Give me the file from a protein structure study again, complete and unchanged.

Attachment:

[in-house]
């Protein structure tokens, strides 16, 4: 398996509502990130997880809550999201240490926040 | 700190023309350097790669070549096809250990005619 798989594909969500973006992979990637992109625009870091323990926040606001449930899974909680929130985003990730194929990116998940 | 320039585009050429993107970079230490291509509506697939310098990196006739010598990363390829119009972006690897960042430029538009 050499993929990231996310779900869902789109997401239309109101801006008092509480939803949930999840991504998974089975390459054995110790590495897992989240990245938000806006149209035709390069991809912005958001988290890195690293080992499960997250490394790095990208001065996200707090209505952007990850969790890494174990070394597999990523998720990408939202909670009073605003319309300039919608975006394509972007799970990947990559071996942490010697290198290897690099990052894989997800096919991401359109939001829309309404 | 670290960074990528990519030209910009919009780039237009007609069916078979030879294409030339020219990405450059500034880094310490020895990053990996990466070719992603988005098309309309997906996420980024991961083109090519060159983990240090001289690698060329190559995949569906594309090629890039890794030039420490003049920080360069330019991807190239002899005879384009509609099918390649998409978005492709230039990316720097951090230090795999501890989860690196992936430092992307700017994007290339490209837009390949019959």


[in-house]
């Protein structure tokens, strides 16, 4: 398996509502990130997880809550999201240490926040 | 700190023309350097790669070549096809250990005619 798989594909969500973006992979990637992109625009870091323990926040606001449930899974909680929130985003990730194929990116998940 | 320039585009050429993107970079230490291509509506697939310098990196006739010598990363390829119009972006690897960042430029538009 050499993929990231996310779900869902789109997401239309109101801006008092509480939803949930999840991504998974089975390459054995110790590495897992989240990245938000806006149209035709390069991809912005958001988290890195690293080992499960997250490394790095990208001065996200707090209505952007990850969790890494174990070394597999990523998720990408939202909670009073605003319309300039919608975006394509972007799970990947990559071996942490010697290198290897690099990052894989997800096919991401359109939001829309309404 | 670290960074990528990519030209910009919009780039237009007609069916078979030879294409030339020219990405450059500034880094310490020895990053990996990466070719992603988005098309309309997906996420980024991961083109090519060159983990240090001289690698060329190559995949569906594309090629890039890794030039420490003049920080360069330019991807190239002899005879384009509609099918390649998409978005492709230039990316720097951090230090795999501890989860690196992936430092992307700017994007290339490209837009390949019959």